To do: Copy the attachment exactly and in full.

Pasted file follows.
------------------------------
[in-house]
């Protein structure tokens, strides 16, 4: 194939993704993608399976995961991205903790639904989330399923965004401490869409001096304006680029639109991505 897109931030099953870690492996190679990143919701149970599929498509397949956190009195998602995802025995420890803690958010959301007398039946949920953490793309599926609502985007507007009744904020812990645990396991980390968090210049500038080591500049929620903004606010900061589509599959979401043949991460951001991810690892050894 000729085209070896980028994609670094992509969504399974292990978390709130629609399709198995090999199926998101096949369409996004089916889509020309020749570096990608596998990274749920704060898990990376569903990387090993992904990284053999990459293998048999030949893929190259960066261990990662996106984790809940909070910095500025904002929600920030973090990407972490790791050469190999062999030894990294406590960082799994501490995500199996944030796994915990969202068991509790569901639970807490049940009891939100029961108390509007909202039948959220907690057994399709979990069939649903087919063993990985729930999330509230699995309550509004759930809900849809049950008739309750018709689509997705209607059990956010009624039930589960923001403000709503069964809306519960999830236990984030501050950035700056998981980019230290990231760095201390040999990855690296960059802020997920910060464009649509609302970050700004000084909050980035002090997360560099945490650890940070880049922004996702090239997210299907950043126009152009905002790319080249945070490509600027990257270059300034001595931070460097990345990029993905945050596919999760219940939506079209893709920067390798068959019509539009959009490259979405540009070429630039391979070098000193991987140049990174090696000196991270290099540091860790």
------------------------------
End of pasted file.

[in-house]
């Protein structure tokens, strides 16, 4: 194939993704993608399976995961991205903790639904989330399923965004401490869409001096304006680029639109991505 897109931030099953870690492996190679990143919701149970599929498509397949956190009195998602995802025995420890803690958010959301007398039946949920953490793309599926609502985007507007009744904020812990645990396991980390968090210049500038080591500049929620903004606010900061589509599959979401043949991460951001991810690892050894 000729085209070896980028994609670094992509969504399974292990978390709130629609399709198995090999199926998101096949369409996004089916889509020309020749570096990608596998990274749920704060898990990376569903990387090993992904990284053999990459293998048999030949893929190259960066261990990662996106984790809940909070910095500025904002929600920030973090990407972490790791050469190999062999030894990294406590960082799994501490995500199996944030796994915990969202068991509790569901639970807490049940009891939100029961108390509007909202039948959220907690057994399709979990069939649903087919063993990985729930999330509230699995309550509004759930809900849809049950008739309750018709689509997705209607059990956010009624039930589960923001403000709503069964809306519960999830236990984030501050950035700056998981980019230290990231760095201390040999990855690296960059802020997920910060464009649509609302970050700004000084909050980035002090997360560099945490650890940070880049922004996702090239997210299907950043126009152009905002790319080249945070490509600027990257270059300034001595931070460097990345990029993905945050596919999760219940939506079209893709920067390798068959019509539009959009490259979405540009070429630039391979070098000193991987140049990174090696000196991270290099540091860790």